The service leader will be Peter VanDeBogert.

The service will begin at 10:30 a.m., followed by Homecoming events starting at about 11:30. Religious education classes are offered, and visitors are always welcome.

This Sunday’s service: Thanksgiving and Homecoming

Karen Nastuk

Copyright © 2008 by Karen R.H. Nastuk

The Northshore Unitarian Universalist Church will hold a multi-generational Thanksgiving service this Sunday, November 23.

Traditionally we set aside one Sunday in the yearly cycle to acknowledge and give thanks for blessings received from a bountiful universe. At this time we remember the experiences and the people who have helped and sustained us, both as individuals and as a congregation. We reflect with gratitude on what has kept us going through the rough patches of our lives and helped us to celebrate the bright ones.

In this multi-generational service we will rejoice in being together and give thanks through inspired music, readings, poetry, shared stories, and a feast of cider and cornbread.

The service will be followed by a Homecoming, with a lunch of hearty soups and breads followed by a property walk. We are preparing an upcoming Jubilee that will include a historical archival project, a retrospective of Unitarian Universalism in the Danvers area, and culminating with the 50th anniversary of services at Locust Street in 2017.

The service coordinators this week will be Director of Religious Exploration Meryl Baier and church member Lisa Judd.

Please join us this Thanksgiving. Reacquaint with old friends, and find those you haven’t yet met. We welcome your fellowship and warmth.

The service will begin at 10:30 a.m., followed by Homecoming events starting at about 11:30. Religious education classes are offered, and visitors are always welcome.

This Sunday’s Service: “With Liberty and Justice for All”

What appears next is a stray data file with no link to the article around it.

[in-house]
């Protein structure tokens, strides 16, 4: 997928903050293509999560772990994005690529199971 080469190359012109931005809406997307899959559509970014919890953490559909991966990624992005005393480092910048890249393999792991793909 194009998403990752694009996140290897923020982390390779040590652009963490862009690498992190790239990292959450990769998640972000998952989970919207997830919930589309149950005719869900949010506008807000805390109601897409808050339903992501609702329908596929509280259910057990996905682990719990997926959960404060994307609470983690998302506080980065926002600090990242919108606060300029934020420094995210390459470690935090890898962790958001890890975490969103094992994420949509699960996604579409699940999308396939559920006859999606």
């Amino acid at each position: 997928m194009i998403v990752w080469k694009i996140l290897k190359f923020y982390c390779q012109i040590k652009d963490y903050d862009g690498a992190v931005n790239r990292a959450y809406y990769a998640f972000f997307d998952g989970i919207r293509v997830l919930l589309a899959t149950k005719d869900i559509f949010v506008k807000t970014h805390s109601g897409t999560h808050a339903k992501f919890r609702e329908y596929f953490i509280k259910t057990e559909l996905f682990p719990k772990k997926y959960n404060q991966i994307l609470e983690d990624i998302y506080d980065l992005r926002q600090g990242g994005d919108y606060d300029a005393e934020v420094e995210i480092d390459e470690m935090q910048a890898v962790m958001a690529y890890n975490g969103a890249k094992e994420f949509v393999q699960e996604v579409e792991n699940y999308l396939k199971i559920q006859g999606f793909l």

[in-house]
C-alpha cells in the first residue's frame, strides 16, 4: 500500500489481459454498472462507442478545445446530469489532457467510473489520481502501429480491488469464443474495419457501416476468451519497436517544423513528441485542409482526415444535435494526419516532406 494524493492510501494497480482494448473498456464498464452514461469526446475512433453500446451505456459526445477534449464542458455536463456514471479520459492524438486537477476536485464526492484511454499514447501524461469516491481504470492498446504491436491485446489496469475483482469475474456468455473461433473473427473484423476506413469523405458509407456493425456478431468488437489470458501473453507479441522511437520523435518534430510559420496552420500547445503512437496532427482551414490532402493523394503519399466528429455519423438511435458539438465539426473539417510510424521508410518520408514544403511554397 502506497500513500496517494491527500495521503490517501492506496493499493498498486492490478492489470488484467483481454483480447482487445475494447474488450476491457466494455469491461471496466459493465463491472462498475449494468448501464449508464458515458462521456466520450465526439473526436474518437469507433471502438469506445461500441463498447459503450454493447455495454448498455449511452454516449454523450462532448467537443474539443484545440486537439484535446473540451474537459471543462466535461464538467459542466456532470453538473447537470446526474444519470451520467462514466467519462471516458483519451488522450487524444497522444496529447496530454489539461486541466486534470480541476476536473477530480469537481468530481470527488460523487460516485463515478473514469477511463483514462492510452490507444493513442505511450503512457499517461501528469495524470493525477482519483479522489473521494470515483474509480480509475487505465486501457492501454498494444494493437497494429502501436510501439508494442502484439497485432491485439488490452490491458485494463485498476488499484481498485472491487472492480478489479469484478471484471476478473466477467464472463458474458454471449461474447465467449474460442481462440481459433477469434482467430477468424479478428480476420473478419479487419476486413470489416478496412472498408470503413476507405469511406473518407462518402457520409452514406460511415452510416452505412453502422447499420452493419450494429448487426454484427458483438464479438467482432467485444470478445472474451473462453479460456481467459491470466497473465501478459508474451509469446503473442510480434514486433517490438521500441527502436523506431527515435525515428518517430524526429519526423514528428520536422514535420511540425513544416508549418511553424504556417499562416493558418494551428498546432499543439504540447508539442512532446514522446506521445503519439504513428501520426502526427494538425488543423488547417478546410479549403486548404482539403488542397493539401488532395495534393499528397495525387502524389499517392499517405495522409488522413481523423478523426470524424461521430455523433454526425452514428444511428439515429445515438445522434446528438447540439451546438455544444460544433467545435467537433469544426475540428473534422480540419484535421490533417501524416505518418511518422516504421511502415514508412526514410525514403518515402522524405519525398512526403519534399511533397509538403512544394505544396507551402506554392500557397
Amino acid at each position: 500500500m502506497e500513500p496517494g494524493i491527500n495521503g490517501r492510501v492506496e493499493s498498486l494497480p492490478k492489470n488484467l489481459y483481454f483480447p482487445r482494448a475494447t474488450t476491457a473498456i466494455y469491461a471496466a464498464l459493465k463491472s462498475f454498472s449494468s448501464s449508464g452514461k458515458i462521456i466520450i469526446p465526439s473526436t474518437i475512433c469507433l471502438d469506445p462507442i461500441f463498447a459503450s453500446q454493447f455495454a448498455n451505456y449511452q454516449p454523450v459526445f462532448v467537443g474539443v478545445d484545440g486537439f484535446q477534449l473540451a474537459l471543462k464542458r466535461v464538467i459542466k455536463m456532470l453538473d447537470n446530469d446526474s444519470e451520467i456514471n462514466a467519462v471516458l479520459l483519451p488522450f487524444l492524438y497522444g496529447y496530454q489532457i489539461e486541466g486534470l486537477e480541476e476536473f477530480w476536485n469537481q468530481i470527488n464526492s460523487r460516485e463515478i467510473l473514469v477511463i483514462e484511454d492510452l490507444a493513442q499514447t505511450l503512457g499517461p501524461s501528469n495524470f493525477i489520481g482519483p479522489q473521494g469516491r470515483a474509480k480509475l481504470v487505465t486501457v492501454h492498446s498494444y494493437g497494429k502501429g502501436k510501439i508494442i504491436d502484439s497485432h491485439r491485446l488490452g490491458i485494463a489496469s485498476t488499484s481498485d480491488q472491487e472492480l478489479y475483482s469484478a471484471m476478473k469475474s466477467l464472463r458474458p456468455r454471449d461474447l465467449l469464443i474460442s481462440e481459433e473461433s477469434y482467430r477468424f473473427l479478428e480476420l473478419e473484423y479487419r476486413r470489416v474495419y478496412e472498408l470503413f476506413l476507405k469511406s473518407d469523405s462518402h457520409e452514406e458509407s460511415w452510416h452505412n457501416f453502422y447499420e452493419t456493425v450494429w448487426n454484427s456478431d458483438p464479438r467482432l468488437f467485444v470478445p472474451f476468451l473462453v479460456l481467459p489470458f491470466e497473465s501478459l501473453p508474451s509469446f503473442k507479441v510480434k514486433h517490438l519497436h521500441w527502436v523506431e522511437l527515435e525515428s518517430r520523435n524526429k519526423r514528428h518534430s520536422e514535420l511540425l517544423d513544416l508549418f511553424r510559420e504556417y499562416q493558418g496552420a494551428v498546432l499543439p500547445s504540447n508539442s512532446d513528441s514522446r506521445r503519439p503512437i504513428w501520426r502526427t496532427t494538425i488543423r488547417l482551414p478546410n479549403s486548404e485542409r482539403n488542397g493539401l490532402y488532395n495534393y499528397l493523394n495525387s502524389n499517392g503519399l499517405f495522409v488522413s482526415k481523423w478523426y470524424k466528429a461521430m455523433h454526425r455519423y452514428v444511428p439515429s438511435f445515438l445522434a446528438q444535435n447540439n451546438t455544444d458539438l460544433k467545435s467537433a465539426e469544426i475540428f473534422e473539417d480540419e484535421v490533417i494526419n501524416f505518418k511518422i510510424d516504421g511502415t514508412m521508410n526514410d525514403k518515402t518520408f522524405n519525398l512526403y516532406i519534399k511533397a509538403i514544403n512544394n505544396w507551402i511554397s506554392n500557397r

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The Rally and Concert to End the War on Drugs, held in MacArthur Park, Los Angeles, on November 3, 2011.

This Sunday, November 16, we will consider the issue of mass incarceration of people of color in our criminal-justice system. Many in our denomination advocate for a justice system that includes fair trial proceedings, fair sentencing, the merciful restoration of those who have broken the law, and humane treatment of those in our prisons.

Our guest will be the Reverend Dr. William Gardiner, who will speak on the topic of “Liberty and Justice for All.” Bill Gardiner is an anti-racism organizer and trainer with many years working as a consultant for the Unitarian Universalist Association. He develops resources for white UUs to address issues of racism and white power and privilege. He also works with anti-racism transformation teams in UU congregations and districts.

The collection will be donated to Ex-Prisoners Organized for Community Advancement (EPOCA). The organization’s mission statement reads: “We are ex-prisoners and current prisoners, along with allies, friends and family, working together to create resources and opportunities for those who have paid their debt to society.” EPOCA was suggested for Share-the-Plate by Reverend Gardiner

Prior to the 10:30 a.m. service, there will be a 9:30 showing of a TED talk by Michelle Alexander titled “The Future of Race in America.” In this presentation Dr. Alexander will describe our current system of mass incarceration, which is rife with inequitable sentencing, racial and ethnic disparities, and deplorable prison conditions. She is the author of The New Jim Crow: Mass Incarceration in the Age of Colorblindness.

Following the service, from 11:45 a.m. to 1 p.m., Reverend Gardiner and Susan Tordella will lead a discussion group on how to be more engaged on issues of incarceration. A light lunch will be served.

The service leader is Helen Brandt.

The service will begin at 10:30 a.m., followed by coffee and fellowship at about 11:30. Religious education classes are offered, and visitors are always welcome.

Photo (cc) by Neon Tommy and published under a Creative Commons license. Some rights reserved.

This Sunday’s service: “Is Forgiveness Possible, Always?”

Please join us this Sunday, November 9, for a service titled “Is Forgiveness Possible, Always?”, to be presented by the Reverend Anna Smulowitz. Reverend Smulowitz is one of the founders of a German-Jewish reconciliation group, descendants of Holocaust survivors and Nazi perpetrators. She will share her 21 years with the group, which meets annually in Germany or Boston.

The service leader is Jennifer Revill.

The service will begin at 10:30 a.m., followed by coffee and fellowship at about 11:30. Religious education classes are offered, and visitors are always welcome.